Former Minnesota Gov. Tim Pawlenty (R) said Friday that he hasn’t yet made a decision on whether he will run for Sen. Al FrankenAlan (Al) Stuart FrankenPolitical world mourns loss of comedian Jerry Stiller Maher to Tara Reade on timing of sexual assault allegation: ‘Why wait until Biden is our only hope?’ Democrats begin to confront Biden allegations MORE’s seat following the Minnesota Democrat’s resignation after sexual misconduct allegations.
“Like everyone else I’m reflecting on these events that have happened in Minnesota to our elected representatives, what’s happening across the country and trying to figure out what can we do to make it better,” said Pawlenty, a former presidential candidate, according to Minnesota Public Radio.
Pawlenty has been one of the potential candidates floated to replace Franken in the Senate.
Minnesota Gov. Mark Dayton (D) is reportedly planning on appointing Lt. Gov. Tina Smith (D) to fill the seat until the 2018 elections, when a successor would be chosen to serve out the remaining two years of Franken’s term.
Pawlenty said Friday that he remains retired from politics, but did not rule out a possible return to the campaign trail.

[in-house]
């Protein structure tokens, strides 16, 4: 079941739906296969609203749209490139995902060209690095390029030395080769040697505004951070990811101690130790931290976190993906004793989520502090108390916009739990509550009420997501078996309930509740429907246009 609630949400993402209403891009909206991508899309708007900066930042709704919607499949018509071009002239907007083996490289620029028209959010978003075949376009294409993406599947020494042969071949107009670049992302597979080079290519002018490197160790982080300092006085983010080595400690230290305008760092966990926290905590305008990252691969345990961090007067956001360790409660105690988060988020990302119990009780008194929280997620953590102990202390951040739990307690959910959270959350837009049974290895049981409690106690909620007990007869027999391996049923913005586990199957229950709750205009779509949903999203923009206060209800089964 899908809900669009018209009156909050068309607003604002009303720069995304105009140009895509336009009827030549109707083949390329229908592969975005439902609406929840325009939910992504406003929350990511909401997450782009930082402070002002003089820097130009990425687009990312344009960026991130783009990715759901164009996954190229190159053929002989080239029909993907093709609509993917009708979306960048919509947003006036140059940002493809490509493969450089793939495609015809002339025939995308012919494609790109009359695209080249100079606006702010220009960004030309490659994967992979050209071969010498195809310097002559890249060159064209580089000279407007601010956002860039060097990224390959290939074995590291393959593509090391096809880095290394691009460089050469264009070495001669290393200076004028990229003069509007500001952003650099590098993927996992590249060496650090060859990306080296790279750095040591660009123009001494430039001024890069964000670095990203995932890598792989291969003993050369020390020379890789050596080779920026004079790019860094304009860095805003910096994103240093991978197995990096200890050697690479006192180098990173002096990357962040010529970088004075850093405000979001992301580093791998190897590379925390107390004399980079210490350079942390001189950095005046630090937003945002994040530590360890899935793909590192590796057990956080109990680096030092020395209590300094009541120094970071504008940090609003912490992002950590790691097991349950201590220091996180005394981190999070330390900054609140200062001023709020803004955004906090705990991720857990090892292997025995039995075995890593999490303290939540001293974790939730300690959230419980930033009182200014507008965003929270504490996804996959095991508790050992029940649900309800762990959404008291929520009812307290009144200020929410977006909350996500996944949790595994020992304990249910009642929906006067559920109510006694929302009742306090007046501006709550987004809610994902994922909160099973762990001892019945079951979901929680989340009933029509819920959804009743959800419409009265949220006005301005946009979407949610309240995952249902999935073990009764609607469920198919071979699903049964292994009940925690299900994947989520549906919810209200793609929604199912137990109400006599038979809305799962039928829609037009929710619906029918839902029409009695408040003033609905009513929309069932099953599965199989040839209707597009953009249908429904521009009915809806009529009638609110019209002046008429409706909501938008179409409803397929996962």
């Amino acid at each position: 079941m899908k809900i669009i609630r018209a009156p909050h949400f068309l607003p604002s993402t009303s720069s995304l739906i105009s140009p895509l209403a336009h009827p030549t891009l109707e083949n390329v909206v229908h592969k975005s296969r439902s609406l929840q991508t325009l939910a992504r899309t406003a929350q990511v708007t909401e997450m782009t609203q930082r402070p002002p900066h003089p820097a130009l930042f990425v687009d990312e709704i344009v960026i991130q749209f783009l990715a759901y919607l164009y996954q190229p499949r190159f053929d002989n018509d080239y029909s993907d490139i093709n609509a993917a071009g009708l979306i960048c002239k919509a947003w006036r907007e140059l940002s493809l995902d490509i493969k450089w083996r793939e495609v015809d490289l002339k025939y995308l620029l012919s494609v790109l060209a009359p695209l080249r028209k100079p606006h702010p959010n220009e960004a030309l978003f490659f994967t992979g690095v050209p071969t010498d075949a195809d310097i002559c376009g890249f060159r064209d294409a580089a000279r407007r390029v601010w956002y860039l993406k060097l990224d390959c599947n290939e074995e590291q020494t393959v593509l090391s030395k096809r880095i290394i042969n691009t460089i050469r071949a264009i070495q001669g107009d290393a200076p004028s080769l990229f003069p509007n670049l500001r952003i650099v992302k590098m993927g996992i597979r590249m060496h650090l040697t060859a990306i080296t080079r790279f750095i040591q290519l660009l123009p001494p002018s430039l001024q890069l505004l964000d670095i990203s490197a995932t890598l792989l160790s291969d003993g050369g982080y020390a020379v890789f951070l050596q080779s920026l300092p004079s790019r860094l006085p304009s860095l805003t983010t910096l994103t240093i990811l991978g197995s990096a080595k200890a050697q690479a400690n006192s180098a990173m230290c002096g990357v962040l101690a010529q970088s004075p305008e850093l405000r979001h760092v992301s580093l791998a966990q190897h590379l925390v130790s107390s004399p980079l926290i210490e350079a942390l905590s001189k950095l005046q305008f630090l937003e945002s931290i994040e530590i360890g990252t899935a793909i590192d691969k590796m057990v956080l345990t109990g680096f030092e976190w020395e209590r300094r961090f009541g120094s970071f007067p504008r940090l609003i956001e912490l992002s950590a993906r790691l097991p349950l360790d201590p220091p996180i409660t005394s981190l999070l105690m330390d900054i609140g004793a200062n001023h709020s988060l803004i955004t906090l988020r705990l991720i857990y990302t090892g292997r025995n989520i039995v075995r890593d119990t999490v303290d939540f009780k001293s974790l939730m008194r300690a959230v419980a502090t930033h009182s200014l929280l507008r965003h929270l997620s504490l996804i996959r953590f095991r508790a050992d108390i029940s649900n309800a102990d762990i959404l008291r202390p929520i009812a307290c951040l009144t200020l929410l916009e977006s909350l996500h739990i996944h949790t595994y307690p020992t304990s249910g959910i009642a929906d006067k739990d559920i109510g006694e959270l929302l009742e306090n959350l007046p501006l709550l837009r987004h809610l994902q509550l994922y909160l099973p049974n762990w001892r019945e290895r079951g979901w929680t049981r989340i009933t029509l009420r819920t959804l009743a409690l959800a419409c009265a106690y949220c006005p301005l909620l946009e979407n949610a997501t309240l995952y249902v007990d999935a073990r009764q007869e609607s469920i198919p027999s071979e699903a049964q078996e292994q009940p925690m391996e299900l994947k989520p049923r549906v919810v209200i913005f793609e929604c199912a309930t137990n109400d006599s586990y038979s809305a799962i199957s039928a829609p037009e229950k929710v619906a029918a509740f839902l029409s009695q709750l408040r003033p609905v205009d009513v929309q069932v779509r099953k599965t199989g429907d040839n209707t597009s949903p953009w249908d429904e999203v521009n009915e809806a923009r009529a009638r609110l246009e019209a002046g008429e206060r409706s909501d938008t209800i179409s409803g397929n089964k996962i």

He could be a big get for Republicans looking to flip Franken’s seat to red. No GOP candidate has won statewide office in Minnesota since 2006.
“I want to be clear: I remain politically retired,” Pawlenty said. “But like everybody else I’m thinking about all the challenges and troubles our country is facing and asking what can I do to make it better. And I don’t know if that means returning to public service.”
Pawlenty left the Minnesota governor’s mansion in 2011 and mounted a short-lived presidential bid the next year. He currently serves as the president and CEO of the Financial Services Roundtable, a lobbying organization representing banks, credit card companies and other financial services companies.
Franken announced in a speech on the Senate floor on Thursday that he would step down from his seat in the coming weeks amid allegations of inappropriate sexual behavior. Multiple women have accused him of touching them inappropriately during photo opportunities, and one woman alleged that he forcibly kissed and groped her during a 2006 USO tour.
Franken’s resignation came as he faced mounting pressure from Democratic colleagues to step down.
A number of prominent men in politics, entertainment and other industries have faced allegations of sexual misconduct in recent months, sparking calls to crack down on such misbehavior and harassment.
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